"Rolling", in this case, consists of closing the winning end of the trade, and then selling to open the spread again with strike prices that are closer to stock's current price. In this example it would be the call side.
You would have to:
Buy to close the 195 strike price calls for July, and
Sell to close the 200 strike price calls for July
The debit you have to pay to close this trade would now be very low, considering how out-of-the-money the calls are.
Sell to open the 175 strike price calls for July (or August if the premium is too low), and
Buy to open the 180 strike price calls for July (or August)
This is done to collect more credit from the winning side to offset the losses on the put side. Choose your strike prices carefully to stay safe, in case the price reverses up. In this case, I felt if this scenario plays out (IBM going down to $167.50), a move up of more than 4.2% after such a strong move down is unlikely. You can choose other strikes if you feel unsafe with this spread.
- The fourth option is to "roll" your losing side of the trade up
"Rolling," in this case, consists of buying back the losing side of the trade and selling a put spread again, with strike prices that are farther away from the current stock price. You would have to:
Buy to close the 175 strike price put for July, and
Sell to close the 170 strike price put for July
This is all done at a debit, and since it is your losing position, you would have to pay more than you collected to close it. So to offset the cost a bit, you would then have to choose your strikes to sell the puts again. For this example, I would:
Sell to open 165 strike price put for July, and
Buy to open the 160 strike price put for July
Be very careful with Iron Condors, as they can be devastating if not done correctly, or if you roll too tight, the situation may turn against you. I would strongly recommend you paper trade this first if you have never done Iron Condors before, to get a taste of what you could have earned (or lost).
If you are paper trading and want some experience in rolling your positions, I recommend the following trade, which is much more aggressive, and has a higher chance of forcing you to roll your positions:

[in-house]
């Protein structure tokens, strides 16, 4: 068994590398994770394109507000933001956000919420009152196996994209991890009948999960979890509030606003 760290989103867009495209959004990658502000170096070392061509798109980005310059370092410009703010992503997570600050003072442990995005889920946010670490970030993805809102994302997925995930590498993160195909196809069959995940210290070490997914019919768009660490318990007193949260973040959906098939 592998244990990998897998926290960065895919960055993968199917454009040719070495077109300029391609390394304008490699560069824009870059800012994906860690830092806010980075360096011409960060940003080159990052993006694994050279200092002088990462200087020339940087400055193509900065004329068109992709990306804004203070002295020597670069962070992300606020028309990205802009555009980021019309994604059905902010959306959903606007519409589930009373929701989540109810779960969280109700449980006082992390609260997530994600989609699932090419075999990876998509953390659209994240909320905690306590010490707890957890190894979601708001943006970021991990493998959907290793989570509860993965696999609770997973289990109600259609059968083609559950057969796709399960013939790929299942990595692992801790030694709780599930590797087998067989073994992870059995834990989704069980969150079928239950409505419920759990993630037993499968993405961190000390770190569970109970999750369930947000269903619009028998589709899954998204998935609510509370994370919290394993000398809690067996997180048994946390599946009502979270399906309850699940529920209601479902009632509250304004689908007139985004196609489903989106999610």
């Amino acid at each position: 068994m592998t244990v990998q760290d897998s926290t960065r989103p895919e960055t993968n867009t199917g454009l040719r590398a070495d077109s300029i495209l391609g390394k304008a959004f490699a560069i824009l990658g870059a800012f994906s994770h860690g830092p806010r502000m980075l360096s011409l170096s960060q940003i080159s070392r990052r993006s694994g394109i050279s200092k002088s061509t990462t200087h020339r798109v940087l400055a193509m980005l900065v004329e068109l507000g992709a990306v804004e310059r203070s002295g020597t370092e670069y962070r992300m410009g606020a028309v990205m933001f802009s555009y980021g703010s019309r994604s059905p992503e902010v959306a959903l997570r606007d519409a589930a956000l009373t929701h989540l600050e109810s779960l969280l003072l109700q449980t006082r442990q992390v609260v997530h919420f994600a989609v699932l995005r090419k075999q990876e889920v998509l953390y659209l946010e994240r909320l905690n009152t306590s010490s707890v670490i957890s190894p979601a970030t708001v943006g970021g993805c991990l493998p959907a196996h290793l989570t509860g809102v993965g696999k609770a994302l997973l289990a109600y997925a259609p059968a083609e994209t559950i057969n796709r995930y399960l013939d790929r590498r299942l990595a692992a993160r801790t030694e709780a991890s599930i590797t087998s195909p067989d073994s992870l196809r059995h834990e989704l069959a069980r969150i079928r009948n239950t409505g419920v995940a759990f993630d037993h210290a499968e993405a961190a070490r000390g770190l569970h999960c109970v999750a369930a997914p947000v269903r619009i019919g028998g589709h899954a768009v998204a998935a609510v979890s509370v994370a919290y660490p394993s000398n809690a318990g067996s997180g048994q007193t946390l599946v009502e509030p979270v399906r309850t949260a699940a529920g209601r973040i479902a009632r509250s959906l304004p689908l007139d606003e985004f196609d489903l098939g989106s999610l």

Buy to open the 175 strike price put for July,
Sell to open the 180 strike price put for July,
Sell to open the 190 strike price call for July, and
Buy to open the 195 strike price call for July
This would give you $166 per contract, requiring you to keep ($500-$172=$334) $328 in your account.
If this trade is successful, you would have a ROI of 34.4% in just 2 days. This is not recommended for the faint of heart, and I strongly recommend this as a paper trade only, to practice "rolling" Iron Condors.
This is how the trade will look on Friday:
The break-even prices are $178.28 and $191.72, so the stock price would have to stay in that range for your trade to be profitable.
Some levels to watch when selecting strike prices
By looking at this daily chart, we can see how IBM is now down from around the $200 level it was weeks ago, and it will take a huge move to take it there.
The 50 and 200 day moving averages are at around $194, so that will be resistance for now. It also looks like this stock has some support around the $180 level. We will see if any of those hold.
Remember, paper trade first, especially for this last trade, which is much more aggressive. Feel free to use the comment section below to ask questions if something was not clear or to post your own trades.
Disclosure: I am long TEF.
Additional disclosure: I will initiate the first trade option idea in less than 24 hours.